• reconciliactionyeg

Return to the Question(s)

Tansi Nîtôtemtik/Negha Dagondih,


What I have tried to do over the course of this academic year was convey through questions and a northern territorial perspective some truths that need to be recognized before reconciliation can be achieved. Remember, you can always refer to the Truth and Reconciliation Commission’s Calls to Action here.[1]


In my very first blog post, I asked you “what is in a story?”; and that blog post can be re-read here. It was an honour to attempt to get us through the mid-week slump and be able to work towards discovering more truths on the path towards reconciliation. Perhaps some of us do not quite feel like we know enough yet, and that is fine. What we have done together in this space over the past eight months , was to work towards reconciliation. Reading the blog five days a week is by no means the complete experience to achieve reconciliation, but it works towards it. By listening to me, and us, you have been part of an experience both personal and communal.


We have shared an experience that has brought us together to think about these issues and current events, while also giving each of us the chance to reflect on our perspectives from diverse backgrounds, which is critical to the awareness and experience of truth that must inform our work towards reconciliation. Like I said before, I was told that Western education and legal systems were not meant for Indigenous peoples. But through this blog, I was able to share the perspectives of the Northwest Territories and the Deh Cho peoples through a legal academic lens, and this integration was something that I did not initially think possible coming into law school.



So as I share my closing thoughts with you, sharing reflections that make up only a part of who I am, I want to ask you to share with me and us - beyond this blog, and in the opportunities where our paths cross again - your experiences with my posts as they came and went. As we navigate through this experience towards reconciliation together, having had these experiences of sharing space on a virtual platform, ask yourself “what is in a story?” And what is in your story now that we have learned, healed, educated, and reconciled (to some extent) with one another?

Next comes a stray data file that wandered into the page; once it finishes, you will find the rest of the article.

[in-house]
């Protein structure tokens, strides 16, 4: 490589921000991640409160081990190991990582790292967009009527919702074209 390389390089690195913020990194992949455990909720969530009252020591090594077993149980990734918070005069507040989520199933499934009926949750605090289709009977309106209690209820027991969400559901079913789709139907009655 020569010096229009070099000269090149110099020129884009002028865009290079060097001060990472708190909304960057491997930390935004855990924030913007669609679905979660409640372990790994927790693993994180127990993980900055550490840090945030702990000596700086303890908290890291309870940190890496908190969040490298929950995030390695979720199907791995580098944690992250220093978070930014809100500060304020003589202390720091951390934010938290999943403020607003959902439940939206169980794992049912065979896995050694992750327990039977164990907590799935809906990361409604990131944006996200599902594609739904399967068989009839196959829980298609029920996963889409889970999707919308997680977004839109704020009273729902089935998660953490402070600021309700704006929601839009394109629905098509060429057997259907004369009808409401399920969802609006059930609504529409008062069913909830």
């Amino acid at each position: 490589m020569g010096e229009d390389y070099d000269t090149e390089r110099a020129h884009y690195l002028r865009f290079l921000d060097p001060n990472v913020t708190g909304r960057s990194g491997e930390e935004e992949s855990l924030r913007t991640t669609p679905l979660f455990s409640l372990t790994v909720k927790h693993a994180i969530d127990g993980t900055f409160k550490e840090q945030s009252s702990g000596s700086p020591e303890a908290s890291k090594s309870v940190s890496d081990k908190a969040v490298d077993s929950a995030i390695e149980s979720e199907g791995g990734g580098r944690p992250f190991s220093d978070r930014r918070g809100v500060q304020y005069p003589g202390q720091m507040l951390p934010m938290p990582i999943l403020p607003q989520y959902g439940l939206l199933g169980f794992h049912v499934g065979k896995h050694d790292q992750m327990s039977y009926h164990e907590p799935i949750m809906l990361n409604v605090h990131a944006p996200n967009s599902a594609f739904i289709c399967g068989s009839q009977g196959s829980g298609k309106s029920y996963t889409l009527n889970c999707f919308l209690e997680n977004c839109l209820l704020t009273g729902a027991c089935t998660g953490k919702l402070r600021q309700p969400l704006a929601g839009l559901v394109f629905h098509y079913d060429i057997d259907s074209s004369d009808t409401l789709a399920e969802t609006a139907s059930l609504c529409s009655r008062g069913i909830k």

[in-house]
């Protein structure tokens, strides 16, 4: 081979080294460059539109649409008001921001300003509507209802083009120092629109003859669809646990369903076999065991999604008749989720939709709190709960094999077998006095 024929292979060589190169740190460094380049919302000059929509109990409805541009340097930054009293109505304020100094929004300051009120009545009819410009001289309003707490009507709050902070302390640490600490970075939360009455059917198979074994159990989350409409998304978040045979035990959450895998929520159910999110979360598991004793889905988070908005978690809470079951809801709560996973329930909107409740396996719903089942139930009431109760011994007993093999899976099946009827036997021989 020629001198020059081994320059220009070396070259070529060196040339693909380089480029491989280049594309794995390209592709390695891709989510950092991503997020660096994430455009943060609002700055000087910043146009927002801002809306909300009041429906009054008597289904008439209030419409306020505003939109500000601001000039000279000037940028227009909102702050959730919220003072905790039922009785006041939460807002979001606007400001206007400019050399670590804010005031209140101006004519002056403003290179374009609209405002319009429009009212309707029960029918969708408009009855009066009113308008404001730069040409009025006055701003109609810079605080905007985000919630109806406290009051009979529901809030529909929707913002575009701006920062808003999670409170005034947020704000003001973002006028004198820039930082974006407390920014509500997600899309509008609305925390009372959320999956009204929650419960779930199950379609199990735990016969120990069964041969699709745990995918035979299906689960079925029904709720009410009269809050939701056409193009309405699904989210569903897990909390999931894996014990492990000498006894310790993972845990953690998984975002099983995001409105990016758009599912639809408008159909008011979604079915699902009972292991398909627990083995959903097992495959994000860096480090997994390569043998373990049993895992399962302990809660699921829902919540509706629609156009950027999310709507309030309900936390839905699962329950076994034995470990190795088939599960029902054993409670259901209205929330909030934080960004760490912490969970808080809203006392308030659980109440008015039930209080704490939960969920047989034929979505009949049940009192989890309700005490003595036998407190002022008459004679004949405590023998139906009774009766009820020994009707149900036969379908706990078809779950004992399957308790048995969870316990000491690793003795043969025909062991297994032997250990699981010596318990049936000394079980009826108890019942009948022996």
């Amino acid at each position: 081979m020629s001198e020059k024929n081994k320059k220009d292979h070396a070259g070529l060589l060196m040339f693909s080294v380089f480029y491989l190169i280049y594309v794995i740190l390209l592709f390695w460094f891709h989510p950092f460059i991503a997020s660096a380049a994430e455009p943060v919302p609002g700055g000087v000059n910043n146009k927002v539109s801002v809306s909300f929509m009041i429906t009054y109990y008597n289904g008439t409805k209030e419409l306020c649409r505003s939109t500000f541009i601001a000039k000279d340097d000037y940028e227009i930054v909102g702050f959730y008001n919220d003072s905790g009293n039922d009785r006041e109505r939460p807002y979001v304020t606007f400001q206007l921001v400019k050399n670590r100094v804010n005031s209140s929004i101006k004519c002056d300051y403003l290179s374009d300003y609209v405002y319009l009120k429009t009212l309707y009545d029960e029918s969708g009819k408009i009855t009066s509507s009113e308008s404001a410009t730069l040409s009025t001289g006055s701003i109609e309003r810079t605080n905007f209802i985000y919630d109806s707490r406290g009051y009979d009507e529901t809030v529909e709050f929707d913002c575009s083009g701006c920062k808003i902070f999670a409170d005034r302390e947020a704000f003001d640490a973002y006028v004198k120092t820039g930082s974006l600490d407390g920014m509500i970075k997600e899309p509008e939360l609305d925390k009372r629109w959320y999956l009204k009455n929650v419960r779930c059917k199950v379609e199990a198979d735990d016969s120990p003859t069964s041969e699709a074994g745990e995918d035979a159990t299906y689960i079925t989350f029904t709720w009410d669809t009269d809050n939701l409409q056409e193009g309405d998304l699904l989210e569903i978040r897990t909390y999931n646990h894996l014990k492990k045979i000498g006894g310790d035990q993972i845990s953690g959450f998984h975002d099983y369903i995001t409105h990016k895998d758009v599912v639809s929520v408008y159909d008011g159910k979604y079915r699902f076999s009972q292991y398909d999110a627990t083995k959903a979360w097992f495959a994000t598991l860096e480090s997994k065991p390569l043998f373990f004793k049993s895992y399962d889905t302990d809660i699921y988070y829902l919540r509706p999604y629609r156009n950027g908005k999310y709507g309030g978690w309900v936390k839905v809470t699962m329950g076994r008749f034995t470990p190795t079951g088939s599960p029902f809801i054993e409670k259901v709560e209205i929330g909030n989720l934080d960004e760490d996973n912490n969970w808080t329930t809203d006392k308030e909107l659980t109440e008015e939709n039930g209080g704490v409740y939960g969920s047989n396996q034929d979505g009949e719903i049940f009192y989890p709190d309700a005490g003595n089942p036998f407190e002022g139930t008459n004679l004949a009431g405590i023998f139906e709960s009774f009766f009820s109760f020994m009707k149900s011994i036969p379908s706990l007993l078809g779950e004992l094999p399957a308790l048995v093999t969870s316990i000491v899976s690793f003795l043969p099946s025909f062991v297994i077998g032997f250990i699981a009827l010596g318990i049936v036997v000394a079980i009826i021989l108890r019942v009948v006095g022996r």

As we near the end of this post, and our time together, I want to share a quote that we can carry forward as we decide on the next steps of how to be engaged in reconciliation in the nation-state of Canada. As Harry LaForme said in his closing comments at a conference :

“I do not intend to provide answers to the concerns that are the subject of this conference and this topic; however, you may very well conclude that the concerns expressed will themselves reveal answers and that it only remains to implement them into action.”[2]


What a beautiful thing to have been able to discover some of the many truths out there together. May we all be part of the collective goal of reconciliation, as Indigenous and non-Indigenous allies.


Thank you for listening to what I had to share, and for considering those in the Northwest Territories and Deh Cho, it means a lot to me.


Until next time,

Gavin and Team ReconciliAction YEG


[1] Truth and Reconciliation Commission of Canada, “Calls to Action”, (2015), online (pdf): Government of B.C. <www2.gov.bc.ca> https://www2.gov.bc.ca/assets/gov/british-columbians-our-governments/indigenous-people/aboriginal-peoples-documents/calls_to_action_english2.pdf


[2] Harry S LaForme, “The Justice System in Canada: Does It Work for Aboriginal People” (2005) 4:1 Indig Law J at 2.



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